Inflation is in double digits, interest rates have risen for the tenth consecutive time and British enterprise is struggling to keep pace.
The International Monetary Fund revealed this week that it expects the UK economy to shrink by 0.5pc this year, making it the only country in the G7 to slide into recession.
It leaves DIY investors grappling with how best to safeguard their investments, amid volatile markets.
The answer, according to some analysts, is investing in cash-rich FTSE firms.
Companies with high levels of net cash are sheltered from the high refinancing costs that many businesses will face this year due to high interest rates, while also benefiting from interest income from cash held in company bank accounts.
John Moore, of wealth management firm RBC Brewin Dolphin, said: “Businesses that have maintained financial discipline could prove to be the big winners in their respective industries as competitors struggle in an increasingly difficult trading environment.”
However, large amounts of cash reserves are not always a sign of a healthy business. Investors must look at the broader business outlook as well as the amount the company holds in net cash, before they invest their money in a given share.
Jason Hollands, of investment platform Bestinvest, said carrying lots of cash can indicate an inefficient use of capital, which is a drag on investor returns. “It can also be a sign that the management of the business lacks confidence in the outlook and is therefore unwilling to deploy that capital elsewhere,” he added.
The Telegraph has picked out five firms for investors to consider.
Higher energy bills, the rising cost of ingredients and an uncertain retail environment saw this bakery chain’s share almost halve in 2022. But experts say the Newcastle-based company has proven it can weather the storm.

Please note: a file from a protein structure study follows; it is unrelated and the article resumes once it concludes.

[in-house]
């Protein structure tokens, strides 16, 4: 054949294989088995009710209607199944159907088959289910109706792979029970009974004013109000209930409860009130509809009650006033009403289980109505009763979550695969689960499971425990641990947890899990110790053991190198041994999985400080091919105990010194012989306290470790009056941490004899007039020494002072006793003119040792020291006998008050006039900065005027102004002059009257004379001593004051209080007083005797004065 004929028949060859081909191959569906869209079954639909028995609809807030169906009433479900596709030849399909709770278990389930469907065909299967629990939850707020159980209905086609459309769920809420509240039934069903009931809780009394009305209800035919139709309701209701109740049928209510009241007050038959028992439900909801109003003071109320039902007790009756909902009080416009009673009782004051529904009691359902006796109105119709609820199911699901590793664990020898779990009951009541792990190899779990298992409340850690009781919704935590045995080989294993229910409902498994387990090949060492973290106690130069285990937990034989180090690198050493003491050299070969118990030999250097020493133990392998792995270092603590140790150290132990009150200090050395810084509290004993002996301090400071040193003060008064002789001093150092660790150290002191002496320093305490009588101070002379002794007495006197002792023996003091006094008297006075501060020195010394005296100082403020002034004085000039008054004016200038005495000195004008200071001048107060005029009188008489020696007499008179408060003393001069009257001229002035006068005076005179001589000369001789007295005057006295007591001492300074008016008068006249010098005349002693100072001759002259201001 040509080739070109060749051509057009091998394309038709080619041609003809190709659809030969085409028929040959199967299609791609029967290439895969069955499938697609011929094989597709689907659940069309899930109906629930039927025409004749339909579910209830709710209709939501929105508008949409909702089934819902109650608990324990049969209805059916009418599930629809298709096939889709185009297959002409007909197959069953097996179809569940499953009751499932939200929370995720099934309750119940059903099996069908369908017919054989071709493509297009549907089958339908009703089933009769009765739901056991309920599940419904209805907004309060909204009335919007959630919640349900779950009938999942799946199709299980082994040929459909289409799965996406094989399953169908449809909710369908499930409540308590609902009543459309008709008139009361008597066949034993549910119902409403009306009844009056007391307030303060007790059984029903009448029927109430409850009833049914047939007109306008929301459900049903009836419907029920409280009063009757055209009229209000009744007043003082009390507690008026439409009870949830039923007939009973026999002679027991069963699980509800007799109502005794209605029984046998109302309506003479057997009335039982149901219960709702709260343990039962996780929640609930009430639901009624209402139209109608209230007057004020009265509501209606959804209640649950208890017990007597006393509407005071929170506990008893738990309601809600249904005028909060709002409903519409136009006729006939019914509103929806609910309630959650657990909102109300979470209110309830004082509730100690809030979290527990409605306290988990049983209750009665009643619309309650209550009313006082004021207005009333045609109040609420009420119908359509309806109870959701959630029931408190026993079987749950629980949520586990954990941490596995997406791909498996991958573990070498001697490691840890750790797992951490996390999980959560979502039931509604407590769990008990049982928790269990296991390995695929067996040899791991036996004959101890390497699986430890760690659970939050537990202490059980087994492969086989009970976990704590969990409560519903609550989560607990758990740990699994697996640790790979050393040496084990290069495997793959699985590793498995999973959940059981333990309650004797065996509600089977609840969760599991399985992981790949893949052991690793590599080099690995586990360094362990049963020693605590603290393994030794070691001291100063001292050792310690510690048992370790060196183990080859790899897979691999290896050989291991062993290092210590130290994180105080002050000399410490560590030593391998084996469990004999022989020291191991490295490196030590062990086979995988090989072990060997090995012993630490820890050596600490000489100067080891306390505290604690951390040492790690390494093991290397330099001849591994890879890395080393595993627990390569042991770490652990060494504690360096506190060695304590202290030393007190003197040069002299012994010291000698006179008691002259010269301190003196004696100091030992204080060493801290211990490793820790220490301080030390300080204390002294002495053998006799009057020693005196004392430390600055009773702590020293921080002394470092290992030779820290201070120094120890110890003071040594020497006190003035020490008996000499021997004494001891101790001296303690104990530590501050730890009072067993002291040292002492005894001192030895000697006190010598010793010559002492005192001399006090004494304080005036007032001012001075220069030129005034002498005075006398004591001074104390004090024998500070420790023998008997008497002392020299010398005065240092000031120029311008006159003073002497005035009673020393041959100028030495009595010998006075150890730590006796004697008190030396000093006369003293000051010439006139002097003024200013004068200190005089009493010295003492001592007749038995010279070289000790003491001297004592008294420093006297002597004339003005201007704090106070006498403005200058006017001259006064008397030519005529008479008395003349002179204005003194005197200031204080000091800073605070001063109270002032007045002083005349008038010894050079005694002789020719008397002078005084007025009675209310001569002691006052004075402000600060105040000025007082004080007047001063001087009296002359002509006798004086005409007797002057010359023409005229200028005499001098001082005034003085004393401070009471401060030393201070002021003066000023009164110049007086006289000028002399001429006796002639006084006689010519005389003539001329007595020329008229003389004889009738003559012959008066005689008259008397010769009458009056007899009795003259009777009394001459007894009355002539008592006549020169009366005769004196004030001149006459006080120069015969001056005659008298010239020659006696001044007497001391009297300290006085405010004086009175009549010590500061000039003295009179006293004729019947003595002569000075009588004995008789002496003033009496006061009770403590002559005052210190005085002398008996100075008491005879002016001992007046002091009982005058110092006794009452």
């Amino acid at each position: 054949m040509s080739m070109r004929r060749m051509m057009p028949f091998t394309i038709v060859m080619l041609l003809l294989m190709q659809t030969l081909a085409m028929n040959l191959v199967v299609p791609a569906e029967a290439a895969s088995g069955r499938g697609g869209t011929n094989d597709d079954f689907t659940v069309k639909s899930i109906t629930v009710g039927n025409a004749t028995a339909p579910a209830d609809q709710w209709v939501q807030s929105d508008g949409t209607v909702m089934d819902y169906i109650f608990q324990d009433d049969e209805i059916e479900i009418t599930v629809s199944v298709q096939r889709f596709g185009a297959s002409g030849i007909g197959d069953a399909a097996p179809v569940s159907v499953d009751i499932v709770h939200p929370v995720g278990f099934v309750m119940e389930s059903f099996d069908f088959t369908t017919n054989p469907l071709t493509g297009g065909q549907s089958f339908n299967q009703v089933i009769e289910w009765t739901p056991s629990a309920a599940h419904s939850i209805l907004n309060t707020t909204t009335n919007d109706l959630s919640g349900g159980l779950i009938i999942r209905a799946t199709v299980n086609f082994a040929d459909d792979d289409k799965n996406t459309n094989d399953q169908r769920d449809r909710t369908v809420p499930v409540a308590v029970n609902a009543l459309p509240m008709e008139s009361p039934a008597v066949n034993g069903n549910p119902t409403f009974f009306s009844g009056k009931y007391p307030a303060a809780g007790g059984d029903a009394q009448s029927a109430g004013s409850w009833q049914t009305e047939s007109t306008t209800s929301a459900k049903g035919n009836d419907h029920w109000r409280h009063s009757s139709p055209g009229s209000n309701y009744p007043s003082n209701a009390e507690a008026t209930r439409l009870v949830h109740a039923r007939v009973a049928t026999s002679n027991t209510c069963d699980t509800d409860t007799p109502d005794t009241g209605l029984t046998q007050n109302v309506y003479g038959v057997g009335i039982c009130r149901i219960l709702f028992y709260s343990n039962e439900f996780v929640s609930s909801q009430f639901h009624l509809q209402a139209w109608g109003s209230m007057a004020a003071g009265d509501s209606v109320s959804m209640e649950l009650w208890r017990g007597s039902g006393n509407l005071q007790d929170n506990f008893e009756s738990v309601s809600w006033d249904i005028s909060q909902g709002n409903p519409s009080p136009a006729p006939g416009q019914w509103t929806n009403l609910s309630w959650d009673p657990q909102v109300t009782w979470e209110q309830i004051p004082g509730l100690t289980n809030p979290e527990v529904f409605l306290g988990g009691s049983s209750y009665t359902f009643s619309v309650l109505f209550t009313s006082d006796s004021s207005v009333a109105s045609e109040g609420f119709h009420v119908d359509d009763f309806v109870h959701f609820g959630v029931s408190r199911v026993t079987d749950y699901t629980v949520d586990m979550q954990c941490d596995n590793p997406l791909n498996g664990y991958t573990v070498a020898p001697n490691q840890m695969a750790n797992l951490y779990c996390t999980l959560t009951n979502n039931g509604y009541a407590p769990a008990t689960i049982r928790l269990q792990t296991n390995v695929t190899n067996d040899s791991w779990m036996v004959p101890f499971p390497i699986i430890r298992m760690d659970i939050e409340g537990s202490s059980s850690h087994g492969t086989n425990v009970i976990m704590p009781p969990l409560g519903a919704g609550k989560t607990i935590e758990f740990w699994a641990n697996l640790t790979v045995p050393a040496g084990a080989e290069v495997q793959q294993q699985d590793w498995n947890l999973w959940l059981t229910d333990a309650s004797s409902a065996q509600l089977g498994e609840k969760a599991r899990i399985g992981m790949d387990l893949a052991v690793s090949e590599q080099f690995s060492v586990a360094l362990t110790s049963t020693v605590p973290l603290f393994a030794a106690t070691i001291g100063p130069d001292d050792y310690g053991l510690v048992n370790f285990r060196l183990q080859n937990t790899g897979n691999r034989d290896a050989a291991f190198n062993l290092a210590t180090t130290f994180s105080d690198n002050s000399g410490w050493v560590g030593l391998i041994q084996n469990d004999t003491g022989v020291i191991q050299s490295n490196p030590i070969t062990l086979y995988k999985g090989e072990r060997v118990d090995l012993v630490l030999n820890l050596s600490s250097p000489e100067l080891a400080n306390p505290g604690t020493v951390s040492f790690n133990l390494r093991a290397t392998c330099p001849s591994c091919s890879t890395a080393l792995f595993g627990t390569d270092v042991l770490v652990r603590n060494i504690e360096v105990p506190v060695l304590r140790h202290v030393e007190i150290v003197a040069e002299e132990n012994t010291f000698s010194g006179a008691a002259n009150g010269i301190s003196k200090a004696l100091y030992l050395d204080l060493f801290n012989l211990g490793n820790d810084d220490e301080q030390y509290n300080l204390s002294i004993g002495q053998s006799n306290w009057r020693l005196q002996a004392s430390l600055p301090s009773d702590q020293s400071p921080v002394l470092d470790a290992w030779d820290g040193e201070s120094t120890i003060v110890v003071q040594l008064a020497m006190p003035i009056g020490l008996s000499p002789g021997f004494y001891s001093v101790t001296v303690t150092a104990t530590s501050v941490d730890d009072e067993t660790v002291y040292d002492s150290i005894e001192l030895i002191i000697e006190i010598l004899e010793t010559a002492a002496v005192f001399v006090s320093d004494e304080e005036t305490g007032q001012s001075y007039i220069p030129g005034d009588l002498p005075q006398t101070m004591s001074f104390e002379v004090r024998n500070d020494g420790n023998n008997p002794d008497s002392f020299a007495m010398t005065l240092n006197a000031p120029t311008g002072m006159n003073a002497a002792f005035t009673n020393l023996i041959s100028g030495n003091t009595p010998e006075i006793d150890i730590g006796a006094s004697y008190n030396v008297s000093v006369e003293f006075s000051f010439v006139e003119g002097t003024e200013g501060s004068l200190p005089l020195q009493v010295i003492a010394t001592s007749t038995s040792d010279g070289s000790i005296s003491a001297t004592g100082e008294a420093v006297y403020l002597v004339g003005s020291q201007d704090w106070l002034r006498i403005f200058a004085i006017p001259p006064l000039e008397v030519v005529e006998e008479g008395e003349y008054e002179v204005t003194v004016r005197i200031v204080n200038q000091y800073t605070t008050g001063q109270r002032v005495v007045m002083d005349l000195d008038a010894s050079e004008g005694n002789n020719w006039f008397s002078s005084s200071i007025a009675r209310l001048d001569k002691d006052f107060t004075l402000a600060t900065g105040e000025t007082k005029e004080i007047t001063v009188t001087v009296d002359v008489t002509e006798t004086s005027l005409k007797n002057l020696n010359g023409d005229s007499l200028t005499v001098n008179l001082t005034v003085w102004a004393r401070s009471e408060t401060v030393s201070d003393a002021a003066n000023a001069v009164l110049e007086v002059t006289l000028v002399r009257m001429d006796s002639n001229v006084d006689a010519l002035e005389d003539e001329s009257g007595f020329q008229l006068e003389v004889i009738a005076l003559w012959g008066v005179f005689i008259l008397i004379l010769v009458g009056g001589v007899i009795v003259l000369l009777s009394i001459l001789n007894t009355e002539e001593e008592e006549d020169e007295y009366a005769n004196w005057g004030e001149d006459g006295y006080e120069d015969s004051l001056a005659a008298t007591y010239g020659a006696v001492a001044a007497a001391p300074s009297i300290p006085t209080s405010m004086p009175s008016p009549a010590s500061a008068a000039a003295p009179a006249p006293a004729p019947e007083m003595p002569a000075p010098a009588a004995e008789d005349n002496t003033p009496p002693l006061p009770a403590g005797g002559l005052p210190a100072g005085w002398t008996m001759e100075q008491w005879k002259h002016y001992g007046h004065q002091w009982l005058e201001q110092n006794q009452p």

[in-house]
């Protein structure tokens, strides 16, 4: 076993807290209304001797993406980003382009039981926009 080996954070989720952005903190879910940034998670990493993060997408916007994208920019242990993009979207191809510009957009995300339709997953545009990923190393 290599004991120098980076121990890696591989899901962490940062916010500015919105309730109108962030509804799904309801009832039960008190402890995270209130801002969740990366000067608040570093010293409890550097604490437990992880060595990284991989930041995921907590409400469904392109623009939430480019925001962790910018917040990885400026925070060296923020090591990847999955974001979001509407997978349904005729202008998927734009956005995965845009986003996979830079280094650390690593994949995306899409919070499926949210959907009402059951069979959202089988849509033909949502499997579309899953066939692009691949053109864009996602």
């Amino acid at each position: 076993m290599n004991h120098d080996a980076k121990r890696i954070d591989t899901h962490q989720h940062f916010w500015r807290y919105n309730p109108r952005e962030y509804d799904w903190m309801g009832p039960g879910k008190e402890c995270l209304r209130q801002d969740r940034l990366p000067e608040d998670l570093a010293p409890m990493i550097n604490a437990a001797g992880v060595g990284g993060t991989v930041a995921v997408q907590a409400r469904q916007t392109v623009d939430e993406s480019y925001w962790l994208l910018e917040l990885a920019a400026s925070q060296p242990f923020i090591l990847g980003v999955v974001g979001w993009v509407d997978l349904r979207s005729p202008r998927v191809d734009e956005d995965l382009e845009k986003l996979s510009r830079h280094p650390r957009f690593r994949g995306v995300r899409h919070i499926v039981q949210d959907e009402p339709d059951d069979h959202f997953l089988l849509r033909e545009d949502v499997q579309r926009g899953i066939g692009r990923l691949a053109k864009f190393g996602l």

“The FTSE 250 baker recently demonstrated its resilience by reporting a rise in sales of 23pc in its financial year up to December 31 compared to the same period the year before,” Mr Moore said.
Going into 2023, Greggs has £191m in net cash on its balance sheet. “While a healthy cash balance will likely still be required to mitigate those issues, Greggs also has a great track record of investing in product innovation,” Mr Moore said.
Oli Creasey, of investment firm Quilter Cheviot, said: “If you want a company with a lot of cash and almost no debt on the balance sheet, then look no further than the UK housebuilders.”
Barratt, one of the largest housebuilding firms, ended 2022 with a significant £965m in net cash – representing almost one fifth of its share value.
Investors may be nervous about taking a punt on a property firm, and with good reason; Barratt itself has warned of a “marked slowdown” in the housing market.
But Mr Creasey said there are signs the market may not be as challenging as many believe. “Mortgage rates are falling from highs resulting from the disastrous Liz Truss government, and unemployment rate expectations remain fairly low.
“Meanwhile, housebuilder shares have priced in severe expectations (shares are down 40pc since 2021 highs), which may offer an opportunity to buy at a discount if the downturn is less bad than feared,” he said.
For a potentially recession-proof consumer staple stock, Mr Hollands recommended Smurfit Kappa. This FTSE 100 company specialising in paper packaging has a “return on capital employed”, or “ROCE” of 17pc. This is an indication of healthy profit margins.
“ROCE is basically cash earnings (earnings before interest and tax) divided by net assets (total assets minus current liabilities),” Mr Hollands said. “It is therefore an indicator of how efficiently a business uses its capital as opposed to its cash balance in isolation.”
Kainos, an IT firm based in Belfast, may have flown under the radar of many investors. But this fast-growing FTSE 250 stock is attracting analysts’ attention after posting strong results in 2022.
Kainos helps companies with digital transformation, a market it estimates to be worth £2.4bn in the UK. Mr Moore said one of the key attractions of investing in Kainos was its potential to “push into the attractive markets of North America and Europe”. International revenue now makes up a third of its overall income and is forecast to exceed £130m for 2022.
The company behind Warhammer has a cult following across the globe that may be about to grow stronger. At the end of last year the company struck a deal with Amazon for a TV series based on its universe of fantasy war game miniatures.
Mr Moore said: “The company has been a long-time City favourite, leading to questions over whether it could continue to deliver. However, it has managed to pleasantly surprise over and over again, and currently sits on a cash pile of around £71m, according to its last annual report.”